In diagnosis, detailed questions are asked about the history of the illness and about such things as the patient’s taste, smell, and dreams. Conclusions are drawn from the quality of the voice, and note is made of the colour of the face and of the tongue. The most important part of the investigation, however, is the examination of the pulse. Wang Shuhe, who wrote the “Pulse Classic,” lived in the 3rd century bce, and innumerable commentaries were written on his work. The pulse is examined in several places, at different times, and with varying degrees of pressure. The operation may take as long as three hours. It is often the only examination made, and it is used both for diagnosis and for prognosis. Not only are the diseased organs ascertained, but the time of death or recovery may be foretold.
The Chinese materia medica has always been extensive and consists of vegetable, animal (including human), and mineral remedies. There were famous herbals from ancient times, but all these, to the number of about 1,000, were embodied by Li Shijen in the compilation of Bencao gangmu (the “Great Pharmacopoeia”) in the 16th century ce. This work, in 52 volumes, has been frequently revised and reprinted and is still authoritative. The use of drugs is mainly to restore the harmony of the yin and the yang and is also related to such matters as the five organs, the five planets, and the five colours. The art of prescribing is therefore complex.
Among the drugs taken over by Western medicine from the Chinese are rhubarb, iron (for anemia), castor oil, kaolin, aconite, camphor, and Cannabis sativa (Indian hemp). Chaulmoogra oil was used by the Chinese for leprosy from at least the 14th century, and about the 19th century it began to be used for this purpose by Western physicians. The herb mahuang (Ephedra vulgaris) has been used in China for at least 4,000 years, and the isolation of the alkaloid ephedrine from it has greatly improved the Western treatment of asthma and similar conditions.
The most famous and expensive of Chinese remedies is ginseng. Western analysis has shown that it has diuretic and other properties but is of doubtful value. Reserpine, the active principle of the Chinese plant Rauwolfia, has also been isolated and has been effectively used in the treatment of hypertension (high blood pressure) and some emotional and mental conditions.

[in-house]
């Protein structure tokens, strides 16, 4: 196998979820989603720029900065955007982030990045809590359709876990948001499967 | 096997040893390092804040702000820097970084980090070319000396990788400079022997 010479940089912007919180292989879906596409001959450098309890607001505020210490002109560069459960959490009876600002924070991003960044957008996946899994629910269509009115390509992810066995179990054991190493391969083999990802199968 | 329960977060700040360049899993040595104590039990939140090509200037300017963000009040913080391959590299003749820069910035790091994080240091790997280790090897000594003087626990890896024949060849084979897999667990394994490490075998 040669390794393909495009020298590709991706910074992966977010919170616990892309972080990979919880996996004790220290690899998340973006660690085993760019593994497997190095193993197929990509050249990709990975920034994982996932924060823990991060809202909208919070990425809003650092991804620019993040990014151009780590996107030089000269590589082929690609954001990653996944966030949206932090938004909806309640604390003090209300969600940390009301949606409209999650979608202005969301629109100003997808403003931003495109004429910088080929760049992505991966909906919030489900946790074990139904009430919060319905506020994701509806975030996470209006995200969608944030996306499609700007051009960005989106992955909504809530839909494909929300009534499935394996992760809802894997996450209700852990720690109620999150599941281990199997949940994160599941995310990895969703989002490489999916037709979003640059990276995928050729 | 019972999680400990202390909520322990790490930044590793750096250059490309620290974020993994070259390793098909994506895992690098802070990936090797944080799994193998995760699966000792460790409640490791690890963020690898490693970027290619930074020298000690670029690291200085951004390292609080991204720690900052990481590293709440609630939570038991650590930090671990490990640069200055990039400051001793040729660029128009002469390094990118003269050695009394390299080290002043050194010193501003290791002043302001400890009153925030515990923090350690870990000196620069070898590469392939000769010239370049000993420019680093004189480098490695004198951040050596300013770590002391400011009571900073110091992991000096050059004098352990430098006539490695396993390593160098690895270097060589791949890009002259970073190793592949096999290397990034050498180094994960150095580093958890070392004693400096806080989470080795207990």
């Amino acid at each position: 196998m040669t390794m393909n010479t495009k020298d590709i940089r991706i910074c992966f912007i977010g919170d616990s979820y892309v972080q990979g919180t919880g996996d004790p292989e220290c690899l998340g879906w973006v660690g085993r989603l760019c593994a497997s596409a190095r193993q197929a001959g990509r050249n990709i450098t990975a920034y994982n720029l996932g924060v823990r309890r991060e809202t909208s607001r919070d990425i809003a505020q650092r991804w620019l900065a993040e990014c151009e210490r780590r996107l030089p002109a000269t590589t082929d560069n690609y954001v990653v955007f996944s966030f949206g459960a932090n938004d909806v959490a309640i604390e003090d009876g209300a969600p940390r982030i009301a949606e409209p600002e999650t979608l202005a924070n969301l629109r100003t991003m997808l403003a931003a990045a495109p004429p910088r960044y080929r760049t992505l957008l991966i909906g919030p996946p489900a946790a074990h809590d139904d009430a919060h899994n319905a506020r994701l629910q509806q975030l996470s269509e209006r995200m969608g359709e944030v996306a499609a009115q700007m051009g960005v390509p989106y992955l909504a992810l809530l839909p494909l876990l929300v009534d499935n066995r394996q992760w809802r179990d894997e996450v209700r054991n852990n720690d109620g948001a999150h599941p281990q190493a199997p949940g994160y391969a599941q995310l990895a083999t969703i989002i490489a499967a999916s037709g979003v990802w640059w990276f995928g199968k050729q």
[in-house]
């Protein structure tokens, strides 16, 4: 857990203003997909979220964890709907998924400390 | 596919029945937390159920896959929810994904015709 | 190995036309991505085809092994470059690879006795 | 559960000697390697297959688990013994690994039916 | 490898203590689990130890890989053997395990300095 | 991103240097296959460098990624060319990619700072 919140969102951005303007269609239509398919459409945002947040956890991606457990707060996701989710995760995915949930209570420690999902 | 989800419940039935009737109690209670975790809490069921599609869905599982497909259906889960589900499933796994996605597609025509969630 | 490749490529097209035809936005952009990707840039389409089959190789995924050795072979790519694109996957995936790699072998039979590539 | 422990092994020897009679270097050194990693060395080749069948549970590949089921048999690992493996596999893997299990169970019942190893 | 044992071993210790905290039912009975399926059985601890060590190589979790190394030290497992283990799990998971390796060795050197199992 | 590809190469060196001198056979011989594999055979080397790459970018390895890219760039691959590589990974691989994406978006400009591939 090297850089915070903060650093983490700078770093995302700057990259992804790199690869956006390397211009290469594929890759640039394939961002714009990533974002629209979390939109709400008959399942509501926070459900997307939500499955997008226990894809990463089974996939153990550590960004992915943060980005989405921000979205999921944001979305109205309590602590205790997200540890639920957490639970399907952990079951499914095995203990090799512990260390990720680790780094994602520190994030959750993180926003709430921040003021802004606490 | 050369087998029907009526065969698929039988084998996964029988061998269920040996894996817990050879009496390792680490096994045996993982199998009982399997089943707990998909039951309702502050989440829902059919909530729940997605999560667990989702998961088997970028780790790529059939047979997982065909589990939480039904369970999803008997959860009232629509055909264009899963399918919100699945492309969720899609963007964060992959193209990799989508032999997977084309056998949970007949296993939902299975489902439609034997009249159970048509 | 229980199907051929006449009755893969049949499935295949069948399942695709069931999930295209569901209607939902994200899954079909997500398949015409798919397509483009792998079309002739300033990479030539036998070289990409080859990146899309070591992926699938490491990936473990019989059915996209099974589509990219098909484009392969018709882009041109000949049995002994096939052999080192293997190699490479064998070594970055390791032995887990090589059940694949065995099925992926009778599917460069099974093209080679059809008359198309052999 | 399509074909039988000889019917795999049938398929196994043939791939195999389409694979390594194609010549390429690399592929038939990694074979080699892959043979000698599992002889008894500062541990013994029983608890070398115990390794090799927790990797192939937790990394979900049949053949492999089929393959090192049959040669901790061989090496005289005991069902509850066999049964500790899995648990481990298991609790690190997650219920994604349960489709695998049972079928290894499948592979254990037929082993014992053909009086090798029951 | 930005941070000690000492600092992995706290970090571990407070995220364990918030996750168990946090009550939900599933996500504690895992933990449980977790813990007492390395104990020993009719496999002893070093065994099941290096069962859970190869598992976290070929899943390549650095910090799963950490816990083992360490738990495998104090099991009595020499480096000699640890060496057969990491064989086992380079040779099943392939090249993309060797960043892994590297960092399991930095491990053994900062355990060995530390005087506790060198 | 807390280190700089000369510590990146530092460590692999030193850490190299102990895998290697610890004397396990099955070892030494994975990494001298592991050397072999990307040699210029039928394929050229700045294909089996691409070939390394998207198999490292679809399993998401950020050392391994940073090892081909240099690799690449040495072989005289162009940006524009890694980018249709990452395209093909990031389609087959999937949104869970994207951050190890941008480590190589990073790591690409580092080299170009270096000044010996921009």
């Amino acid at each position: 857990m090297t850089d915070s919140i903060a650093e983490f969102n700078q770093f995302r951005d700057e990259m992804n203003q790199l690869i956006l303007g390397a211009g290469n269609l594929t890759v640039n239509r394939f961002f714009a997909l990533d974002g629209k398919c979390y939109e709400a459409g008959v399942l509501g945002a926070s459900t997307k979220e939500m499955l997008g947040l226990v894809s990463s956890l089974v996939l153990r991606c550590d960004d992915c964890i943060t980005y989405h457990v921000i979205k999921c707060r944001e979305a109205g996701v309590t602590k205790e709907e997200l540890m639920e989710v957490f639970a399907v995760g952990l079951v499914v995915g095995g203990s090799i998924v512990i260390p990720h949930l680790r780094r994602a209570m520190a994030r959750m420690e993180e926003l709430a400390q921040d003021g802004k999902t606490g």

Hydrotherapy is probably of Chinese origin, since cold baths were used for fevers as early as 180 bce. The inoculation of smallpox matter, in order to produce a mild but immunizing attack of the disease, was practiced in China from ancient times and came to Europe about 1720. Another treatment is moxibustion, which consists in making a small, moistened cone (moxa) of powdered leaves of mugwort, or wormwood (Artemisia species), applying it to the skin, igniting it, and then crushing it into the blister so formed. Other substances are also used for the moxa. Dozens of these are sometimes applied at one sitting. The practice is often associated with acupuncture.
Acupuncture consists of the insertion into the skin and underlying tissues of a metal needle, either hot or cold. The theory is that the needle affects the distribution of the yin and the yang in the hypothetical channels and burning spaces of the body. The site of the insertion is chosen to affect a particular organ or organs. The practice of acupuncture dates from before 2500 bce and is peculiarly Chinese. Little of practical importance has been added since that date, although there have been many well-known treatises on the subject.
A bronze model circa 860 ce shows the hundreds of specified points for the insertion of the needle; this was the forerunner of countless later models and diagrams. The needles used are 3 to 24 cm (about 1 to 9 inches) in length. They are often inserted with considerable force and after insertion may be agitated or screwed to the left or right. Acupuncture, often combined with moxibustion, is still widely used for many diseases, including fractures. Patients in the Western world have turned to acupuncturists for relief from pain and other symptoms. There is some speculation that the treatment may trigger the brain to release morphinelike substances called endorphins, which presumably reduce the feeling of pain and its concomitant emotions.